Another month, another International Incident Party hosted by Penny
. No matter how busy I am, I always look forward to this time of month when I challenge myself with whatever theme has come our way. This month’s theme is Nostalgia.
Food always conjures memories of people and places. I grew up in a typical Filipino family home in Melbourne so every meal almost involved rice. Occasionally, we would have a roast on a Sunday and we would call it “Australian” food. Back then, as a child, I didn’t appreciate how my parents tried to keep us in touch with our heritage through food. As an adult, I crave these dishes and snacks and every bite brings back memories.
Growing up, even though my mum and dad would cook up delicious Filipino dishes for our daily meals, it was hard to get our hands on snacks and Filipino delicacies. There were no Filipino grocery stores like there is today. (even though only a handful). We would wait for one for our friends to holiday back to the Philippines and bring back lots of goodies. Nowadays, Australian customs are strict and bringing delicious goodies back in is very hard.
One snack that I would love to receive was cornick
. Cornick (also known as corn nut) is a popular corn snack and can be made with adobo, chilli or garlic flavour. You can get commercial ones but the best ones are home made and sold in local stores or on the side of the street.
I wanted to make this but this was definitely a challenge as I had no idea on how to do so. And to be honest, it wasn’t a complete success but it wasn’t a complete failure also. The process seemed easy but I wasn’t sure if it will work. Some of the corn kernels popped but the texture was still fine. The successful kernels that didn’t pop tasted and felt like the real deal. I made garlic salt to serve with it.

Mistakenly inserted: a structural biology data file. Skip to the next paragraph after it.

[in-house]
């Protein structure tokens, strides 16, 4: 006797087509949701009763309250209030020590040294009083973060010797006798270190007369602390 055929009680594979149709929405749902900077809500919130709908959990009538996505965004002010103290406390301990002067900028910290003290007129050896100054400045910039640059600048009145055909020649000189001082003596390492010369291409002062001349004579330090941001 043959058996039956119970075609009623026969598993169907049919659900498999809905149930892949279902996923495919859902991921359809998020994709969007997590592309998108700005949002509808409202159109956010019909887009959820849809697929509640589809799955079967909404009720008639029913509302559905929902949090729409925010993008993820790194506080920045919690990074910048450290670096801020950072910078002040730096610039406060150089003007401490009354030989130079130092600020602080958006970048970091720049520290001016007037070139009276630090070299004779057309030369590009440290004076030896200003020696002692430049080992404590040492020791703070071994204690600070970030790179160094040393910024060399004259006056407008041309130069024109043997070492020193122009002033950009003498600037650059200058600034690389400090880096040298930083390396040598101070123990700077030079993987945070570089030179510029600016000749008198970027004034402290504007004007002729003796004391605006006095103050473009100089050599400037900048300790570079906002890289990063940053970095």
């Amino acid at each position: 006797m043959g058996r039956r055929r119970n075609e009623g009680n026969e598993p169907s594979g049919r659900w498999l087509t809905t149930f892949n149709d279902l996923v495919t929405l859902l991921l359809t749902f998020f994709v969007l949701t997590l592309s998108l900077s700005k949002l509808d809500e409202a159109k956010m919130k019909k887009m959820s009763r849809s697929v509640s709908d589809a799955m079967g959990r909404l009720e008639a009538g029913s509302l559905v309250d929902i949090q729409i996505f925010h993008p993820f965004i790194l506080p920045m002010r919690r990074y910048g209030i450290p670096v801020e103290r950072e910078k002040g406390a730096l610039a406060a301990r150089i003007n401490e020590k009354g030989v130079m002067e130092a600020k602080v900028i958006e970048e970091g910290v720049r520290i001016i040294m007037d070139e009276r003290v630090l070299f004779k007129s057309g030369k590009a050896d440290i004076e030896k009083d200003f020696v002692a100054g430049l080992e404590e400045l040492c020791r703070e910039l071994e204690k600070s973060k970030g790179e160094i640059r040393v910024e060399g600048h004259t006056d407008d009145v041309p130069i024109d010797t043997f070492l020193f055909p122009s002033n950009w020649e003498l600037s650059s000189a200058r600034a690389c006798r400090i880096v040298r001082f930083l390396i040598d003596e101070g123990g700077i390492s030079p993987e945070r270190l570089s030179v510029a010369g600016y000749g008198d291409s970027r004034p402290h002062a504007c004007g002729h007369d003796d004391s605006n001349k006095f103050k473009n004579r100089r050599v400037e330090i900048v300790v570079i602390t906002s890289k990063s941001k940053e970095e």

As this involves hot oil and deep frying, please be careful. If you have an outside kitchen, it’s probably best to make this outside. The kernels can also be roasted. Maybe I’ll try that next time.
Take corn kernels, (I used popping corn) and soak in water for 3 days. Change water and rinse out the kernels every day. On the third day, dry the kernels. Make sure you dry them well because everyone knows, water and hot oil do not mix.
In a large pot with a lid, add vegetable oil, about 2-3cm deep. On a low medium heat, oil temperature about 120-130degC, throw in a handful of the kernels and let it fry. Place the lid on top just in case the kernels pop. The aim is to try to fy the kernels without popping. If the oil is too hot, they will pop, so please keep an eye on the temperature.
Only do a handful at a time with the lid on. If they do pop, which mine did, wait till the popping stops before removing the lid. If you find that they are popping straight away when you put them in the oil, turn the heat down or turn off straight away. Fry the kernels for about 3-5 minutes and drain on paper towels. Serve with garlic salt.
For the garlic salt, I simply gently fried whole cloves in the oil until golden. I added it to the salt and smashed it with a fork and mixed to combine.
If you would like to join us for our next party, check out our forum.
Check out what other party goers made for the party.